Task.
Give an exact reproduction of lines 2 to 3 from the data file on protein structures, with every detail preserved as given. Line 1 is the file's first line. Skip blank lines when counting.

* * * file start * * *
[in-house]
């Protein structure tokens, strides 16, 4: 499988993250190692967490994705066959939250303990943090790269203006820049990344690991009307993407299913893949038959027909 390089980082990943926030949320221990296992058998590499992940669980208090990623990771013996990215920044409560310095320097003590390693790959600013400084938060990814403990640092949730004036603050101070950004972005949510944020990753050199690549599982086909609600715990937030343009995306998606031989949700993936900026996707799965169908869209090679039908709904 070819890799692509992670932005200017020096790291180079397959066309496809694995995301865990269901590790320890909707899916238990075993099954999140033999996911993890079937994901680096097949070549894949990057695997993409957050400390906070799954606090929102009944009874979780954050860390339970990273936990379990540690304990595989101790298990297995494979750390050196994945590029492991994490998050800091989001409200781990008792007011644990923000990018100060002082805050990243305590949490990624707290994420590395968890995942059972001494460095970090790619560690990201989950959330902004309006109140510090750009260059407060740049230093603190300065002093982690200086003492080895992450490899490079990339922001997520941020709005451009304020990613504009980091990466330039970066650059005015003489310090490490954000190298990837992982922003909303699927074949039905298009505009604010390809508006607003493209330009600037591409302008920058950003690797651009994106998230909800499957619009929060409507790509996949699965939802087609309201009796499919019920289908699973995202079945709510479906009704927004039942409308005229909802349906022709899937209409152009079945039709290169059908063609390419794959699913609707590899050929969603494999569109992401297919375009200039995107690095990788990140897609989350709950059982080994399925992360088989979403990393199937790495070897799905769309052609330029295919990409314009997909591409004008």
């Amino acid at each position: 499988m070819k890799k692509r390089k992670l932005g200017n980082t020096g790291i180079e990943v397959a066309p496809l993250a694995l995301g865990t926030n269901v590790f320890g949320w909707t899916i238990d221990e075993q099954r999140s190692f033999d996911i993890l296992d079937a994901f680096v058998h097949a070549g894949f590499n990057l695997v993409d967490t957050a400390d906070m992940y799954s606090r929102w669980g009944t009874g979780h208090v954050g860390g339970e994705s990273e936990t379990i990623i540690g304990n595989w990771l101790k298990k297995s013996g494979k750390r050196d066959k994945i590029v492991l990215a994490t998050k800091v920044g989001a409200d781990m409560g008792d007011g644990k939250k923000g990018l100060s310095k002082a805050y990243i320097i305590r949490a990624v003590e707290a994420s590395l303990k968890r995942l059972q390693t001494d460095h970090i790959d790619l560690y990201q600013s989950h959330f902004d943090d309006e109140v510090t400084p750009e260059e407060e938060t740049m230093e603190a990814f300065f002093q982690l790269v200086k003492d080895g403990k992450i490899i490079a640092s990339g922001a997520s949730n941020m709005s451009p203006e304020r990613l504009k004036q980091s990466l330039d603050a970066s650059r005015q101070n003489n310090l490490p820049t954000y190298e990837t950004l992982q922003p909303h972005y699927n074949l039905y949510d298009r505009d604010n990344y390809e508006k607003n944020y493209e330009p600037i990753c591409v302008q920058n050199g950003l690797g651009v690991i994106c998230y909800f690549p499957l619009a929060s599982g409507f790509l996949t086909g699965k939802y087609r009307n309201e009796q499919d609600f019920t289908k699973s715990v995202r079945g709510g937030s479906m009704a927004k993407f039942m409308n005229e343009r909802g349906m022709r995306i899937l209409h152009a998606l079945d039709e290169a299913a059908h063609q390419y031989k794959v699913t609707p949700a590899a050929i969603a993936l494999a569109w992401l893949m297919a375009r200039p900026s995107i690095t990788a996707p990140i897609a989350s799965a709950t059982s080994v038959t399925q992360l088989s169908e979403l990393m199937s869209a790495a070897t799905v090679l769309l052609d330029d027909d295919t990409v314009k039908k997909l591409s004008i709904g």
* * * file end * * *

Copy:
């Protein structure tokens, strides 16, 4: 499988993250190692967490994705066959939250303990943090790269203006820049990344690991009307993407299913893949038959027909 390089980082990943926030949320221990296992058998590499992940669980208090990623990771013996990215920044409560310095320097003590390693790959600013400084938060990814403990640092949730004036603050101070950004972005949510944020990753050199690549599982086909609600715990937030343009995306998606031989949700993936900026996707799965169908869209090679039908709904 070819890799692509992670932005200017020096790291180079397959066309496809694995995301865990269901590790320890909707899916238990075993099954999140033999996911993890079937994901680096097949070549894949990057695997993409957050400390906070799954606090929102009944009874979780954050860390339970990273936990379990540690304990595989101790298990297995494979750390050196994945590029492991994490998050800091989001409200781990008792007011644990923000990018100060002082805050990243305590949490990624707290994420590395968890995942059972001494460095970090790619560690990201989950959330902004309006109140510090750009260059407060740049230093603190300065002093982690200086003492080895992450490899490079990339922001997520941020709005451009304020990613504009980091990466330039970066650059005015003489310090490490954000190298990837992982922003909303699927074949039905298009505009604010390809508006607003493209330009600037591409302008920058950003690797651009994106998230909800499957619009929060409507790509996949699965939802087609309201009796499919019920289908699973995202079945709510479906009704927004039942409308005229909802349906022709899937209409152009079945039709290169059908063609390419794959699913609707590899050929969603494999569109992401297919375009200039995107690095990788990140897609989350709950059982080994399925992360088989979403990393199937790495070897799905769309052609330029295919990409314009997909591409004008």
């Amino acid at each position: 499988m070819k890799k692509r390089k992670l932005g200017n980082t020096g790291i180079e990943v397959a066309p496809l993250a694995l995301g865990t926030n269901v590790f320890g949320w909707t899916i238990d221990e075993q099954r999140s190692f033999d996911i993890l296992d079937a994901f680096v058998h097949a070549g894949f590499n990057l695997v993409d967490t957050a400390d906070m992940y799954s606090r929102w669980g009944t009874g979780h208090v954050g860390g339970e994705s990273e936990t379990i990623i540690g304990n595989w990771l101790k298990k297995s013996g494979k750390r050196d066959k994945i590029v492991l990215a994490t998050k800091v920044g989001a409200d781990m409560g008792d007011g644990k939250k923000g990018l100060s310095k002082a805050y990243i320097i305590r949490a990624v003590e707290a994420s590395l303990k968890r995942l059972q390693t001494d460095h970090i790959d790619l560690y990201q600013s989950h959330f902004d943090d309006e109140v510090t400084p750009e260059e407060e938060t740049m230093e603190a990814f300065f002093q982690l790269v200086k003492d080895g403990k992450i490899i490079a640092s990339g922001a997520s949730n941020m709005s451009p203006e304020r990613l504009k004036q980091s990466l330039d603050a970066s650059r005015q101070n003489n310090l490490p820049t954000y190298e990837t950004l992982q922003p909303h972005y699927n074949l039905y949510d298009r505009d604010n990344y390809e508006k607003n944020y493209e330009p600037i990753c591409v302008q920058n050199g950003l690797g651009v690991i994106c998230y909800f690549p499957l619009a929060s599982g409507f790509l996949t086909g699965k939802y087609r009307n309201e009796q499919d609600f019920t289908k699973s715990v995202r079945g709510g937030s479906m009704a927004k993407f039942m409308n005229e343009r909802g349906m022709r995306i899937l209409h152009a998606l079945d039709e290169a299913a059908h063609q390419y031989k794959v699913t609707p949700a590899a050929i969603a993936l494999a569109w992401l893949m297919a375009r200039p900026s995107i690095t990788a996707p990140i897609a989350s799965a709950t059982s080994v038959t399925q992360l088989s169908e979403l990393m199937s869209a790495a070897t799905v090679l769309l052609d330029d027909d295919t990409v314009k039908k997909l591409s004008i709904g």